Like Hansel and Gretel

The Gingerbread House

Saturday started off kind of rainy, but it cleared off enough in the afternoon for a walk. We drove to Forest Park and parked in the lower Muny lot. On the upper Muny lot a new to us festival was going on, The St. Louis World’s Fare. It was a pretty eclectic affair, with many of the regular booths that popup for these types of events, window replacement vendors, siding salesmen and the like. It was kind of a disappointment, except for the 1904 World’s Fair Society’s booth. This is an organization that is dedicated to commemorating the fair that occurred in Saint Louis. In many ways, it was the pinnacle of Saint Louis history. They had a large panoramic photo of the fairgrounds that had been taken from a radio tower at the fair. The fair only ran seven months and most of the buildings that were built for it were only temporary, but a few things survived to today, like the art museum. The Fare took less than an hour to take in and we still needed to get in some steps, so, we headed over to the History Museum.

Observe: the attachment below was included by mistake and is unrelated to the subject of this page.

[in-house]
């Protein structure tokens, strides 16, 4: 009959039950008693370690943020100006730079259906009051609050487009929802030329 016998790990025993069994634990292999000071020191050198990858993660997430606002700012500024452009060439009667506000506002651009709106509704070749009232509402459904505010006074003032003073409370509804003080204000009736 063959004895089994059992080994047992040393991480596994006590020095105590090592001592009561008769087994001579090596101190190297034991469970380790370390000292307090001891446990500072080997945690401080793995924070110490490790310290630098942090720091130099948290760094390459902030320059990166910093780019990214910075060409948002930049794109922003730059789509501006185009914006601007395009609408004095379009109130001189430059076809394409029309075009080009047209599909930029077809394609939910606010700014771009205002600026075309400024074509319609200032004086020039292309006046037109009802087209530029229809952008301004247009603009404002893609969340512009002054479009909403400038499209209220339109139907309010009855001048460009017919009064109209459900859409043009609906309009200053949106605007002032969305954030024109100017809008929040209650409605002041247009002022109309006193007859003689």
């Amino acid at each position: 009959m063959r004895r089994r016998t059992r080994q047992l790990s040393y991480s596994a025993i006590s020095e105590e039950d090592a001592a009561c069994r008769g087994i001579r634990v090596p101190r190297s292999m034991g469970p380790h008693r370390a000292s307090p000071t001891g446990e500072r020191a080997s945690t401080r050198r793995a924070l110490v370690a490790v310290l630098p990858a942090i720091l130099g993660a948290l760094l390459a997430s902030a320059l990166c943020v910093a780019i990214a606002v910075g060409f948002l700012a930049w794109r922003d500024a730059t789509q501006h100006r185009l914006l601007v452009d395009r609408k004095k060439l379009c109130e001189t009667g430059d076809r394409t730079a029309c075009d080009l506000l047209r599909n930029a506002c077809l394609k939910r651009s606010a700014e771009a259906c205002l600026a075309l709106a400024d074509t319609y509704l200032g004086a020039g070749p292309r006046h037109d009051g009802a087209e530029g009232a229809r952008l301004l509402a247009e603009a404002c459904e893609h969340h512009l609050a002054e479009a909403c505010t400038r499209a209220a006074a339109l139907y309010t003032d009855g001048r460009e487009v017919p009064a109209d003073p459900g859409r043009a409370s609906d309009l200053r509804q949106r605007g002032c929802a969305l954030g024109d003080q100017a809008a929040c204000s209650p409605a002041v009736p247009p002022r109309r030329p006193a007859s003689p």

There they had two new summer shows, Coloring STL and St. Louis Sound. The first one featured the outlines of numerous local landmarks and plenty of dry erase markers for coloring them in with. In addition to the many one-of-a-kind buildings, there was a section devoted to the different local architectural styles that have thrived around town and our house was represented. We live in a “Gingerbread”, so named for their resemblance to the holiday season’s candy-covered treats. This was an architectural style that thrived during the Depression. Our house was built in 1937. Houses in this style are frosted with rough cut stones, heavy timbers, pastel diamonds of stained glass and multiple colors of bricks. For thousands of St. Louisans who scrimped and saved through those uncertain years, buying their own little castle was a fairy tale come true. We didn’t have time to see the St. Louis Sound exhibit, the museum was closing.

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